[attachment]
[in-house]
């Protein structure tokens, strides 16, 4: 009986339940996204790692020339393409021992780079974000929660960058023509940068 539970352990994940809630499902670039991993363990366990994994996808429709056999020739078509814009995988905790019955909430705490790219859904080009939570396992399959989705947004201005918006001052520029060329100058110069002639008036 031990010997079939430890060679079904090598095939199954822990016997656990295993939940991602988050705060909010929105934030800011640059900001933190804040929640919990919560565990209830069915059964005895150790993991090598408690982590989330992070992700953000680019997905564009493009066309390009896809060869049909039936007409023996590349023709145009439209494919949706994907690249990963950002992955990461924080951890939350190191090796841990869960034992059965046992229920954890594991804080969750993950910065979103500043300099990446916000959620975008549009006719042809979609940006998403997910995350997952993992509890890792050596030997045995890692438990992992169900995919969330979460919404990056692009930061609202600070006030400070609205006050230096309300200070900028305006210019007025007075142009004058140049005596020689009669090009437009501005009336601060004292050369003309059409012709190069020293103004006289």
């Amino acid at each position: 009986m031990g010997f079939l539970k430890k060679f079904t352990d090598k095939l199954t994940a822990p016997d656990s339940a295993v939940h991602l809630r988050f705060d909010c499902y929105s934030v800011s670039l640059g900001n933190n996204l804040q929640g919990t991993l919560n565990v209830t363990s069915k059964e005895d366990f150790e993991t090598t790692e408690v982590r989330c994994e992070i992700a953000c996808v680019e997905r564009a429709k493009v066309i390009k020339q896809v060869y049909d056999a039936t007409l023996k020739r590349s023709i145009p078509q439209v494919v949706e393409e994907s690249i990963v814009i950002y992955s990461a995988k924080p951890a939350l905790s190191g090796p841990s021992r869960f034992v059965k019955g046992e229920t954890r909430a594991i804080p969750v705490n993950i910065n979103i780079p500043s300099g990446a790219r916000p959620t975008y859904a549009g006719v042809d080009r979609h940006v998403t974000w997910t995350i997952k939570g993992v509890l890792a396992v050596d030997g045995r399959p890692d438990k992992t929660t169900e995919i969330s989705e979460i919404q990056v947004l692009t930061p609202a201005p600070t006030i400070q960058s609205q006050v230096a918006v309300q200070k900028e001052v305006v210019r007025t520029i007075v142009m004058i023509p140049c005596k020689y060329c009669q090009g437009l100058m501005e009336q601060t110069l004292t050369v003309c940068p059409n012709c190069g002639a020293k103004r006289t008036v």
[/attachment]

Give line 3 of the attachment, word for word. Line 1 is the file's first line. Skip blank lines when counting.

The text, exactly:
């Amino acid at each position: 009986m031990g010997f079939l539970k430890k060679f079904t352990d090598k095939l199954t994940a822990p016997d656990s339940a295993v939940h991602l809630r988050f705060d909010c499902y929105s934030v800011s670039l640059g900001n933190n996204l804040q929640g919990t991993l919560n565990v209830t363990s069915k059964e005895d366990f150790e993991t090598t790692e408690v982590r989330c994994e992070i992700a953000c996808v680019e997905r564009a429709k493009v066309i390009k020339q896809v060869y049909d056999a039936t007409l023996k020739r590349s023709i145009p078509q439209v494919v949706e393409e994907s690249i990963v814009i950002y992955s990461a995988k924080p951890a939350l905790s190191g090796p841990s021992r869960f034992v059965k019955g046992e229920t954890r909430a594991i804080p969750v705490n993950i910065n979103i780079p500043s300099g990446a790219r916000p959620t975008y859904a549009g006719v042809d080009r979609h940006v998403t974000w997910t995350i997952k939570g993992v509890l890792a396992v050596d030997g045995r399959p890692d438990k992992t929660t169900e995919i969330s989705e979460i919404q990056v947004l692009t930061p609202a201005p600070t006030i400070q960058s609205q006050v230096a918006v309300q200070k900028e001052v305006v210019r007025t520029i007075v142009m004058i023509p140049c005596k020689y060329c009669q090009g437009l100058m501005e009336q601060t110069l004292t050369v003309c940068p059409n012709c190069g002639a020293k103004r006289t008036v």